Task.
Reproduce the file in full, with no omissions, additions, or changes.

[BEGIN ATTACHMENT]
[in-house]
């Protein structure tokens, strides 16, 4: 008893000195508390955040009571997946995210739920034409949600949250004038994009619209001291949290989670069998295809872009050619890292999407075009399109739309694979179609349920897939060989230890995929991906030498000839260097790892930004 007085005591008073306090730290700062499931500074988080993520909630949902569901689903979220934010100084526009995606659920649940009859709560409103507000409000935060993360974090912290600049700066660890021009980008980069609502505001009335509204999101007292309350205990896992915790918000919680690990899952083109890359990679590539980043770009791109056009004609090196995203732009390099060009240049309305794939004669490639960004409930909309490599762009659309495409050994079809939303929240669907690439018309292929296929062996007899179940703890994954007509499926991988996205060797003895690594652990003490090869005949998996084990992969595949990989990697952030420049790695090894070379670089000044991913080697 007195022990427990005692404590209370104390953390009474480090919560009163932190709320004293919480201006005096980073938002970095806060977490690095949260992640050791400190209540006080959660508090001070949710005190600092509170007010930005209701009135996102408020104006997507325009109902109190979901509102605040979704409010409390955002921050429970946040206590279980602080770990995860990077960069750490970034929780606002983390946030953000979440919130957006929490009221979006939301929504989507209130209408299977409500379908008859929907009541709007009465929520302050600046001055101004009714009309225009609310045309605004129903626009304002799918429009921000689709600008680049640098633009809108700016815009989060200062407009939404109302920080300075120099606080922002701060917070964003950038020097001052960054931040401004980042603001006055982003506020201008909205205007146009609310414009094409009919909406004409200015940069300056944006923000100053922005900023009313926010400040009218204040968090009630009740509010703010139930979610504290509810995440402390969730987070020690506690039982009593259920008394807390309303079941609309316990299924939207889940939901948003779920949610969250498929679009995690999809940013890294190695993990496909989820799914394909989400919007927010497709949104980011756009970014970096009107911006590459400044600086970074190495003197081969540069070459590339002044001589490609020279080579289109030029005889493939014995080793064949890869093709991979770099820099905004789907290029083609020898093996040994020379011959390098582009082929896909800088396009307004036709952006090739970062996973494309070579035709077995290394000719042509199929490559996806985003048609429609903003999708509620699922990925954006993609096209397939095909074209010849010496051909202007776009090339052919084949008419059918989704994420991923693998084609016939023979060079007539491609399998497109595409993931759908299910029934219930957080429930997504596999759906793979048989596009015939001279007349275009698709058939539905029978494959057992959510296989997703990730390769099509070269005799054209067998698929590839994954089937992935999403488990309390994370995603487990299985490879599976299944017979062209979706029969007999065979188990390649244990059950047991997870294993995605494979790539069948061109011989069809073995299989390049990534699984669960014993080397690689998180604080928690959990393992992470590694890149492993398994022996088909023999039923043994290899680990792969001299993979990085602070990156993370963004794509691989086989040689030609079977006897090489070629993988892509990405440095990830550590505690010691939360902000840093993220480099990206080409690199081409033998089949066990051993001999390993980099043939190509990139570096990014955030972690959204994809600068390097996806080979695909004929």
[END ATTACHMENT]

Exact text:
[in-house]
């Protein structure tokens, strides 16, 4: 008893000195508390955040009571997946995210739920034409949600949250004038994009619209001291949290989670069998295809872009050619890292999407075009399109739309694979179609349920897939060989230890995929991906030498000839260097790892930004 007085005591008073306090730290700062499931500074988080993520909630949902569901689903979220934010100084526009995606659920649940009859709560409103507000409000935060993360974090912290600049700066660890021009980008980069609502505001009335509204999101007292309350205990896992915790918000919680690990899952083109890359990679590539980043770009791109056009004609090196995203732009390099060009240049309305794939004669490639960004409930909309490599762009659309495409050994079809939303929240669907690439018309292929296929062996007899179940703890994954007509499926991988996205060797003895690594652990003490090869005949998996084990992969595949990989990697952030420049790695090894070379670089000044991913080697 007195022990427990005692404590209370104390953390009474480090919560009163932190709320004293919480201006005096980073938002970095806060977490690095949260992640050791400190209540006080959660508090001070949710005190600092509170007010930005209701009135996102408020104006997507325009109902109190979901509102605040979704409010409390955002921050429970946040206590279980602080770990995860990077960069750490970034929780606002983390946030953000979440919130957006929490009221979006939301929504989507209130209408299977409500379908008859929907009541709007009465929520302050600046001055101004009714009309225009609310045309605004129903626009304002799918429009921000689709600008680049640098633009809108700016815009989060200062407009939404109302920080300075120099606080922002701060917070964003950038020097001052960054931040401004980042603001006055982003506020201008909205205007146009609310414009094409009919909406004409200015940069300056944006923000100053922005900023009313926010400040009218204040968090009630009740509010703010139930979610504290509810995440402390969730987070020690506690039982009593259920008394807390309303079941609309316990299924939207889940939901948003779920949610969250498929679009995690999809940013890294190695993990496909989820799914394909989400919007927010497709949104980011756009970014970096009107911006590459400044600086970074190495003197081969540069070459590339002044001589490609020279080579289109030029005889493939014995080793064949890869093709991979770099820099905004789907290029083609020898093996040994020379011959390098582009082929896909800088396009307004036709952006090739970062996973494309070579035709077995290394000719042509199929490559996806985003048609429609903003999708509620699922990925954006993609096209397939095909074209010849010496051909202007776009090339052919084949008419059918989704994420991923693998084609016939023979060079007539491609399998497109595409993931759908299910029934219930957080429930997504596999759906793979048989596009015939001279007349275009698709058939539905029978494959057992959510296989997703990730390769099509070269005799054209067998698929590839994954089937992935999403488990309390994370995603487990299985490879599976299944017979062209979706029969007999065979188990390649244990059950047991997870294993995605494979790539069948061109011989069809073995299989390049990534699984669960014993080397690689998180604080928690959990393992992470590694890149492993398994022996088909023999039923043994290899680990792969001299993979990085602070990156993370963004794509691989086989040689030609079977006897090489070629993988892509990405440095990830550590505690010691939360902000840093993220480099990206080409690199081409033998089949066990051993001999390993980099043939190509990139570096990014955030972690959204994809600068390097996806080979695909004929």